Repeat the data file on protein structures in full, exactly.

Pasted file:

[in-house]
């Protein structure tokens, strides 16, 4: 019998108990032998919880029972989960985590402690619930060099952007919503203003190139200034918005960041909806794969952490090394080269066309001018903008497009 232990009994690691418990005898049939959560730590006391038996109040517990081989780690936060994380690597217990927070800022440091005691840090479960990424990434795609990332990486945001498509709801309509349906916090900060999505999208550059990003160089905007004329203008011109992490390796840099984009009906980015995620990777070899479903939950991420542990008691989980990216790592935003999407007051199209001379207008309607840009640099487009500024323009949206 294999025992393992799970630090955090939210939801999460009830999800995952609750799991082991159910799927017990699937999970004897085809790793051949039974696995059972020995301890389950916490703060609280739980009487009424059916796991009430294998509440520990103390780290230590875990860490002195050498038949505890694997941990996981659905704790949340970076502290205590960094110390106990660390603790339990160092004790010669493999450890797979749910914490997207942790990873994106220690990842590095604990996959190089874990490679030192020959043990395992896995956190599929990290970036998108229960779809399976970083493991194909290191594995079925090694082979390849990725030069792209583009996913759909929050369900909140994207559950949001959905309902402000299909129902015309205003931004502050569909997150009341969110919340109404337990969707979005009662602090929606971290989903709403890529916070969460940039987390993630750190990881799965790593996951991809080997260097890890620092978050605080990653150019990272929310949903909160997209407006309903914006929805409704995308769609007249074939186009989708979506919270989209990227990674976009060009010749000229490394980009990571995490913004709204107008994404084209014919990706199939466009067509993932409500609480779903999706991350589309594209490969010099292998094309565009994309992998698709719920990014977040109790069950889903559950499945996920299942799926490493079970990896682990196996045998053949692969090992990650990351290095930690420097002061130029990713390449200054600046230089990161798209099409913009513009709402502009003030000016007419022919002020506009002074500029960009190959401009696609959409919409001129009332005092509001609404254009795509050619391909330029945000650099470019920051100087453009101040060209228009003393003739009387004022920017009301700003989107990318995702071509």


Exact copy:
[in-house]
């Protein structure tokens, strides 16, 4: 019998108990032998919880029972989960985590402690619930060099952007919503203003190139200034918005960041909806794969952490090394080269066309001018903008497009 232990009994690691418990005898049939959560730590006391038996109040517990081989780690936060994380690597217990927070800022440091005691840090479960990424990434795609990332990486945001498509709801309509349906916090900060999505999208550059990003160089905007004329203008011109992490390796840099984009009906980015995620990777070899479903939950991420542990008691989980990216790592935003999407007051199209001379207008309607840009640099487009500024323009949206 294999025992393992799970630090955090939210939801999460009830999800995952609750799991082991159910799927017990699937999970004897085809790793051949039974696995059972020995301890389950916490703060609280739980009487009424059916796991009430294998509440520990103390780290230590875990860490002195050498038949505890694997941990996981659905704790949340970076502290205590960094110390106990660390603790339990160092004790010669493999450890797979749910914490997207942790990873994106220690990842590095604990996959190089874990490679030192020959043990395992896995956190599929990290970036998108229960779809399976970083493991194909290191594995079925090694082979390849990725030069792209583009996913759909929050369900909140994207559950949001959905309902402000299909129902015309205003931004502050569909997150009341969110919340109404337990969707979005009662602090929606971290989903709403890529916070969460940039987390993630750190990881799965790593996951991809080997260097890890620092978050605080990653150019990272929310949903909160997209407006309903914006929805409704995308769609007249074939186009989708979506919270989209990227990674976009060009010749000229490394980009990571995490913004709204107008994404084209014919990706199939466009067509993932409500609480779903999706991350589309594209490969010099292998094309565009994309992998698709719920990014977040109790069950889903559950499945996920299942799926490493079970990896682990196996045998053949692969090992990650990351290095930690420097002061130029990713390449200054600046230089990161798209099409913009513009709402502009003030000016007419022919002020506009002074500029960009190959401009696609959409919409001129009332005092509001609404254009795509050619391909330029945000650099470019920051100087453009101040060209228009003393003739009387004022920017009301700003989107990318995702071509």